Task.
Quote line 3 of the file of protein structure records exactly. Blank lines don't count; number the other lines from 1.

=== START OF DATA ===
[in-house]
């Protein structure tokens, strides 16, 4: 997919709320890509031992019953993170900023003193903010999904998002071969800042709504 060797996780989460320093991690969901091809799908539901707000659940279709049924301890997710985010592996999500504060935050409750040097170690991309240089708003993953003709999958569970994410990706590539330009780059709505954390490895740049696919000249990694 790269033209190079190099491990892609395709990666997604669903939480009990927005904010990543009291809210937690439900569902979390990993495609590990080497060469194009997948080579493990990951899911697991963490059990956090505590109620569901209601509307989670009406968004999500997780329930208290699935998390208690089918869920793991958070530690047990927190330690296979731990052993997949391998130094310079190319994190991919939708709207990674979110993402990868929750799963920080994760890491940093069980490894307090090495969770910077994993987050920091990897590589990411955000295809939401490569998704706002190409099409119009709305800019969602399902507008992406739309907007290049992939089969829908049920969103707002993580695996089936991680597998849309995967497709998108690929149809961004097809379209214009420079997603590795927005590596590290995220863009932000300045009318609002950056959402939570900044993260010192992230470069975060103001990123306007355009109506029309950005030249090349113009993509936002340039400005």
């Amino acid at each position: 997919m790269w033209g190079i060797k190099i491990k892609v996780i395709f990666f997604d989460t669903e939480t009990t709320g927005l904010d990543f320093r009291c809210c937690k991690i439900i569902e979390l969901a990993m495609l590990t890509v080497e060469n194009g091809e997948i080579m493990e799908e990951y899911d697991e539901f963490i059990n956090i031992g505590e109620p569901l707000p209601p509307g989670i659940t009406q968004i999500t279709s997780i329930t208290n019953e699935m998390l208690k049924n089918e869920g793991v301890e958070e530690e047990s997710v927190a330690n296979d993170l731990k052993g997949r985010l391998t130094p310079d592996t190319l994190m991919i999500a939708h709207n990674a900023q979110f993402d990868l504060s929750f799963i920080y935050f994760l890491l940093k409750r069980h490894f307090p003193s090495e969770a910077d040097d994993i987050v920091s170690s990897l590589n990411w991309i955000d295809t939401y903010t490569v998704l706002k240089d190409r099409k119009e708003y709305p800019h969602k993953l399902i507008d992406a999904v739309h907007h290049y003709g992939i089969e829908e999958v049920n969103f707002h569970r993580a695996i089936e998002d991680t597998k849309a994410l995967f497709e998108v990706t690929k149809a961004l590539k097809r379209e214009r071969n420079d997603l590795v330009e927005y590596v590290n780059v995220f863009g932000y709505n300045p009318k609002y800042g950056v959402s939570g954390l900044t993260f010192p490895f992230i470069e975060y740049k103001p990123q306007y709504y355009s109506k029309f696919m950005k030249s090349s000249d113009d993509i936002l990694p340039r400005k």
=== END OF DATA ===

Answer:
């Amino acid at each position: 997919m790269w033209g190079i060797k190099i491990k892609v996780i395709f990666f997604d989460t669903e939480t009990t709320g927005l904010d990543f320093r009291c809210c937690k991690i439900i569902e979390l969901a990993m495609l590990t890509v080497e060469n194009g091809e997948i080579m493990e799908e990951y899911d697991e539901f963490i059990n956090i031992g505590e109620p569901l707000p209601p509307g989670i659940t009406q968004i999500t279709s997780i329930t208290n019953e699935m998390l208690k049924n089918e869920g793991v301890e958070e530690e047990s997710v927190a330690n296979d993170l731990k052993g997949r985010l391998t130094p310079d592996t190319l994190m991919i999500a939708h709207n990674a900023q979110f993402d990868l504060s929750f799963i920080y935050f994760l890491l940093k409750r069980h490894f307090p003193s090495e969770a910077d040097d994993i987050v920091s170690s990897l590589n990411w991309i955000d295809t939401y903010t490569v998704l706002k240089d190409r099409k119009e708003y709305p800019h969602k993953l399902i507008d992406a999904v739309h907007h290049y003709g992939i089969e829908e999958v049920n969103f707002h569970r993580a695996i089936e998002d991680t597998k849309a994410l995967f497709e998108v990706t690929k149809a961004l590539k097809r379209e214009r071969n420079d997603l590795v330009e927005y590596v590290n780059v995220f863009g932000y709505n300045p009318k609002y800042g950056v959402s939570g954390l900044t993260f010192p490895f992230i470069e975060y740049k103001p990123q306007y709504y355009s109506k029309f696919m950005k030249s090349s000249d113009d993509i936002l990694p340039r400005k």